Thursday, April 2, 2015

Personality screenings and autistic job candidates

Cynthia M. Parkhill's Bitstrips comic avatar extends her hand to shake hands with another person who is shown from the partial back view. Nearby, three other people are shown on either side of her, also from  a partial back view. While her expression is one of smiling, two cartoon liquid drops of sweat depict the cartoon avatar's nervousness. The caption, centered in quotation marks, reads, 'You are unsure of what to say when you meet someone.'
Cartoon image created with Bitstrips
My primary purpose when creating Bitstrips cartoons is to illustrate blog posts and pages. When I found this image, among Bitstrips’ cartoons, it suggested a perfect illustration for my concern about personality screenings for job applicants.

I am concerned about personality screenings that gauge the applicant’s response to statements like:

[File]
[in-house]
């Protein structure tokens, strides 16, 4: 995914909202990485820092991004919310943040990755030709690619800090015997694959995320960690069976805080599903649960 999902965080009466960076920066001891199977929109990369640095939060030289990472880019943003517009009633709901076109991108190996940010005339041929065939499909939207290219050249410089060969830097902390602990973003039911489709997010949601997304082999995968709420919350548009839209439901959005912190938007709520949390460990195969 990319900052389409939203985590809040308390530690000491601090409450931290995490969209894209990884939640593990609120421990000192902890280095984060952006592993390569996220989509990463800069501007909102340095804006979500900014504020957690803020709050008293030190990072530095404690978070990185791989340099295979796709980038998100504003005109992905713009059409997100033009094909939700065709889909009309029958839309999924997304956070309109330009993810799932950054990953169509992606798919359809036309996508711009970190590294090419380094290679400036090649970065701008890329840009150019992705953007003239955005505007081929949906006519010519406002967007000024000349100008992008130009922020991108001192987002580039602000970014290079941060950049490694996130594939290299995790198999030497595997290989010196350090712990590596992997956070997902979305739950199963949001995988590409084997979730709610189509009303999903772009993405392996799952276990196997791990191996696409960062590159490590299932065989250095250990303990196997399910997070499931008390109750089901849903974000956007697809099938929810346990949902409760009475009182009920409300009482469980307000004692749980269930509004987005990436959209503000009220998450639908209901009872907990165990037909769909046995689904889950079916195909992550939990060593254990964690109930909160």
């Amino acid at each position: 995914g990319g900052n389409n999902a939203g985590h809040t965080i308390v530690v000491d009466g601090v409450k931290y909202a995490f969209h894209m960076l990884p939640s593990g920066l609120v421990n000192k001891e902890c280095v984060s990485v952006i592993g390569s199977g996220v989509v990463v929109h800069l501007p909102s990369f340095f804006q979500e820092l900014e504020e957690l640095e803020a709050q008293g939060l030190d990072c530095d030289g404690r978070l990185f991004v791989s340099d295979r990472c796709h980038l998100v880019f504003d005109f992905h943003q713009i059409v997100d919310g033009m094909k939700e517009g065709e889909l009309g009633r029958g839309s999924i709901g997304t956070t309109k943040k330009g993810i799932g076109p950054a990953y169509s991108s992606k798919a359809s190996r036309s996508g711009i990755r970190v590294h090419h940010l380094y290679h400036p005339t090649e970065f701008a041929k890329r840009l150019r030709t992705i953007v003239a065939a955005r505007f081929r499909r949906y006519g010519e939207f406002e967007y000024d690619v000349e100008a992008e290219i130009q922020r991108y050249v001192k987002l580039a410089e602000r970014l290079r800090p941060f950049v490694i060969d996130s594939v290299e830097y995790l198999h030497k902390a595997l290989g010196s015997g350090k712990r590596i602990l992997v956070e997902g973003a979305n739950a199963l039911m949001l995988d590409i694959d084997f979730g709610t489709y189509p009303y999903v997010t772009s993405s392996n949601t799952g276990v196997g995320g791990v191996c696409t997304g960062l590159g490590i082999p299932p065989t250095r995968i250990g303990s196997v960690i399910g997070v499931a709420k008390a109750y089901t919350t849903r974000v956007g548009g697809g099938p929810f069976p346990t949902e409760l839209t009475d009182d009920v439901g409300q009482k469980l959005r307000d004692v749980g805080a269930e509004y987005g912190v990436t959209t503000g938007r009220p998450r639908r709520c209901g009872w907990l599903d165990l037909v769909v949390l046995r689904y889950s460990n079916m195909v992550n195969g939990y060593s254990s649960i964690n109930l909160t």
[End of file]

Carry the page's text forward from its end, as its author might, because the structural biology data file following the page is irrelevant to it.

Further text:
• “It’s fun to go out to events with big crowds.”
  • “You are unsure of what to say when you meet someone.”
  • “You do not like small talk.” and
  • “You are unsure of yourself with new people.”
So clearly do they mirror actual statements used in autism diagnostic screenings, that their purpose to me seems deliberately to flag characteristics associated with autism.

But there is no correlation between being uncomfortable with small talk in an unstructured social setting and being able to work from a professional script and say, “Hello, how may I help you?”

These questions do absolutely nothing to determine work attitudes and competencies. They simply skew job applicant pre-screenings in favor of candidates who can select the “preferred” answers.

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